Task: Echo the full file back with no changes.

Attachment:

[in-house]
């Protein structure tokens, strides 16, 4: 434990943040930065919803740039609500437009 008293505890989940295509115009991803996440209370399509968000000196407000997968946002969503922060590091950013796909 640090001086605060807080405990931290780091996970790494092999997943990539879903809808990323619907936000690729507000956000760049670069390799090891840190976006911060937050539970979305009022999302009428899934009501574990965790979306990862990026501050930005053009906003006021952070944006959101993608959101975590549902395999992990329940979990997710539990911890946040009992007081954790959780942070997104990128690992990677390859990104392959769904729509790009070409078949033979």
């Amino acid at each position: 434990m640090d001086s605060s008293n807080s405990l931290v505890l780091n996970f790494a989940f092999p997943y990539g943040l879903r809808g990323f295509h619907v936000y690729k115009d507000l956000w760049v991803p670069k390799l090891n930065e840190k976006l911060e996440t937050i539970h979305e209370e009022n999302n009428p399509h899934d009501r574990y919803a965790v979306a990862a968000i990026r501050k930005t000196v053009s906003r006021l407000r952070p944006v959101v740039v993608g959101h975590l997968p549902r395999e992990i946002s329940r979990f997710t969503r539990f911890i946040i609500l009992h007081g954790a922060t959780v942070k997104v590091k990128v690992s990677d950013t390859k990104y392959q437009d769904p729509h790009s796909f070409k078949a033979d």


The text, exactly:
[in-house]
């Protein structure tokens, strides 16, 4: 434990943040930065919803740039609500437009 008293505890989940295509115009991803996440209370399509968000000196407000997968946002969503922060590091950013796909 640090001086605060807080405990931290780091996970790494092999997943990539879903809808990323619907936000690729507000956000760049670069390799090891840190976006911060937050539970979305009022999302009428899934009501574990965790979306990862990026501050930005053009906003006021952070944006959101993608959101975590549902395999992990329940979990997710539990911890946040009992007081954790959780942070997104990128690992990677390859990104392959769904729509790009070409078949033979």
């Amino acid at each position: 434990m640090d001086s605060s008293n807080s405990l931290v505890l780091n996970f790494a989940f092999p997943y990539g943040l879903r809808g990323f295509h619907v936000y690729k115009d507000l956000w760049v991803p670069k390799l090891n930065e840190k976006l911060e996440t937050i539970h979305e209370e009022n999302n009428p399509h899934d009501r574990y919803a965790v979306a990862a968000i990026r501050k930005t000196v053009s906003r006021l407000r952070p944006v959101v740039v993608g959101h975590l997968p549902r395999e992990i946002s329940r979990f997710t969503r539990f911890i946040i609500l009992h007081g954790a922060t959780v942070k997104v590091k990128v690992s990677d950013t390859k990104y392959q437009d769904p729509h790009s796909f070409k078949a033979d």